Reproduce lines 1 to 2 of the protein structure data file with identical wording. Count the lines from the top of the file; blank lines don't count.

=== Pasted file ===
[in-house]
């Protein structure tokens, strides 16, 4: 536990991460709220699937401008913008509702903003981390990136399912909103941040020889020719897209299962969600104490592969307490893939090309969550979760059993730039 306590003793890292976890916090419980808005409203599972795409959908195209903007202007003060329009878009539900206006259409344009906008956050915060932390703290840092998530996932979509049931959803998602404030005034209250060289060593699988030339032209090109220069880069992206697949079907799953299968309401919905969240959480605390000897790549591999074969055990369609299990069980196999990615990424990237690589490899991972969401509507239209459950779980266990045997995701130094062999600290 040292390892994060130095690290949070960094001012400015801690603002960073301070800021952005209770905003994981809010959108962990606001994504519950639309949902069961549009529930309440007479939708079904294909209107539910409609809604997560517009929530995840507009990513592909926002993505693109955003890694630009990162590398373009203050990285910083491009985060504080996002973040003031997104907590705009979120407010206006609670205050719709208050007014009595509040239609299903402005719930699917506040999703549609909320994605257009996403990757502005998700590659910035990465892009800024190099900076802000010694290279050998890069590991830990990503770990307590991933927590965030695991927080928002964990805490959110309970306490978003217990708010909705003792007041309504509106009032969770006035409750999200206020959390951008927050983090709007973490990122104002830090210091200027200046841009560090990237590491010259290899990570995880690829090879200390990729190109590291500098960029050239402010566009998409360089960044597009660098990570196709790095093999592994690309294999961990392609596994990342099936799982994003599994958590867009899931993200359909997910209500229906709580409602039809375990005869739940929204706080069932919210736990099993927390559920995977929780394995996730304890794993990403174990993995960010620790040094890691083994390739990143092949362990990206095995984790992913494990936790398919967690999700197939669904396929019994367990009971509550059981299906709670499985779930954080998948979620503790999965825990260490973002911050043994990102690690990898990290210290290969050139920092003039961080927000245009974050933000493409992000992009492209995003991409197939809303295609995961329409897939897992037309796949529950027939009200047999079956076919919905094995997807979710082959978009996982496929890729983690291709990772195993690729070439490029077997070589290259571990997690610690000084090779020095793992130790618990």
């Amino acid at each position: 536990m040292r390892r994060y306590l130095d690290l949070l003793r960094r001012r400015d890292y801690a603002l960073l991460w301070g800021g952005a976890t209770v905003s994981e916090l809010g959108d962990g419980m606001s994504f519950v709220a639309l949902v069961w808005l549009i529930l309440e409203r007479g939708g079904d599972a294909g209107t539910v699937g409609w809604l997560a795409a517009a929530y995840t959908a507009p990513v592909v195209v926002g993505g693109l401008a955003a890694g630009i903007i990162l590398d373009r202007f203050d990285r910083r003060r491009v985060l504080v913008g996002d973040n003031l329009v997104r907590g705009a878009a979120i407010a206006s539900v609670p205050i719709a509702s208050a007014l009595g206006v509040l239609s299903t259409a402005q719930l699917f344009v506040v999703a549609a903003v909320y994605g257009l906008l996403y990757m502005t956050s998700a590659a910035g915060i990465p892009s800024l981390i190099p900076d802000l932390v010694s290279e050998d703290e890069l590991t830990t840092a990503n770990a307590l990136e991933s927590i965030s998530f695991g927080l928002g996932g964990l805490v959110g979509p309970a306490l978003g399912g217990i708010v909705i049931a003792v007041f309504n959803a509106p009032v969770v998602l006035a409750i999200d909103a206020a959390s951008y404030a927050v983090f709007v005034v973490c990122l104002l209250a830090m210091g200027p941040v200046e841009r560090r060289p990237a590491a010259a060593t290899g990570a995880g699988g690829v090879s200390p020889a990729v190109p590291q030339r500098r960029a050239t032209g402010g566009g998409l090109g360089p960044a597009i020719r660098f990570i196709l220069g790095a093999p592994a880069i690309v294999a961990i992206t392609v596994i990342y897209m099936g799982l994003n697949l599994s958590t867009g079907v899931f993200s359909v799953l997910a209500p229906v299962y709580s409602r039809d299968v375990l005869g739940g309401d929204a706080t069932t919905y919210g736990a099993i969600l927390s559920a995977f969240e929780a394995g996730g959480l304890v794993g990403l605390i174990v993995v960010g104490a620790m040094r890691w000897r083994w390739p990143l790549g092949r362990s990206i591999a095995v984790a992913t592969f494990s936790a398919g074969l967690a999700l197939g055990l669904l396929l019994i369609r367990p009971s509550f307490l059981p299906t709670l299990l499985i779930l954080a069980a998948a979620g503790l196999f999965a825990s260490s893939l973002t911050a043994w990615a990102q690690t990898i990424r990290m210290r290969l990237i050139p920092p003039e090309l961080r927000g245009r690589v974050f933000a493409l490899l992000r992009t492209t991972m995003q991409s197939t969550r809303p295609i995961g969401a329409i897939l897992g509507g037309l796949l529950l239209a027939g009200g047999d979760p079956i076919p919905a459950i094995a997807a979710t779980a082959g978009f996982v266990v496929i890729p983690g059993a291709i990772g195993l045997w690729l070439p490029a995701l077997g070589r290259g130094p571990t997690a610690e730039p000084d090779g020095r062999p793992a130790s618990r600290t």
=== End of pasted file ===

[in-house]
């Protein structure tokens, strides 16, 4: 536990991460709220699937401008913008509702903003981390990136399912909103941040020889020719897209299962969600104490592969307490893939090309969550979760059993730039 306590003793890292976890916090419980808005409203599972795409959908195209903007202007003060329009878009539900206006259409344009906008956050915060932390703290840092998530996932979509049931959803998602404030005034209250060289060593699988030339032209090109220069880069992206697949079907799953299968309401919905969240959480605390000897790549591999074969055990369609299990069980196999990615990424990237690589490899991972969401509507239209459950779980266990045997995701130094062999600290 040292390892994060130095690290949070960094001012400015801690603002960073301070800021952005209770905003994981809010959108962990606001994504519950639309949902069961549009529930309440007479939708079904294909209107539910409609809604997560517009929530995840507009990513592909926002993505693109955003890694630009990162590398373009203050990285910083491009985060504080996002973040003031997104907590705009979120407010206006609670205050719709208050007014009595509040239609299903402005719930699917506040999703549609909320994605257009996403990757502005998700590659910035990465892009800024190099900076802000010694290279050998890069590991830990990503770990307590991933927590965030695991927080928002964990805490959110309970306490978003217990708010909705003792007041309504509106009032969770006035409750999200206020959390951008927050983090709007973490990122104002830090210091200027200046841009560090990237590491010259290899990570995880690829090879200390990729190109590291500098960029050239402010566009998409360089960044597009660098990570196709790095093999592994690309294999961990392609596994990342099936799982994003599994958590867009899931993200359909997910209500229906709580409602039809375990005869739940929204706080069932919210736990099993927390559920995977929780394995996730304890794993990403174990993995960010620790040094890691083994390739990143092949362990990206095995984790992913494990936790398919967690999700197939669904396929019994367990009971509550059981299906709670499985779930954080998948979620503790999965825990260490973002911050043994990102690690990898990290210290290969050139920092003039961080927000245009974050933000493409992000992009492209995003991409197939809303295609995961329409897939897992037309796949529950027939009200047999079956076919919905094995997807979710082959978009996982496929890729983690291709990772195993690729070439490029077997070589290259571990997690610690000084090779020095793992130790618990």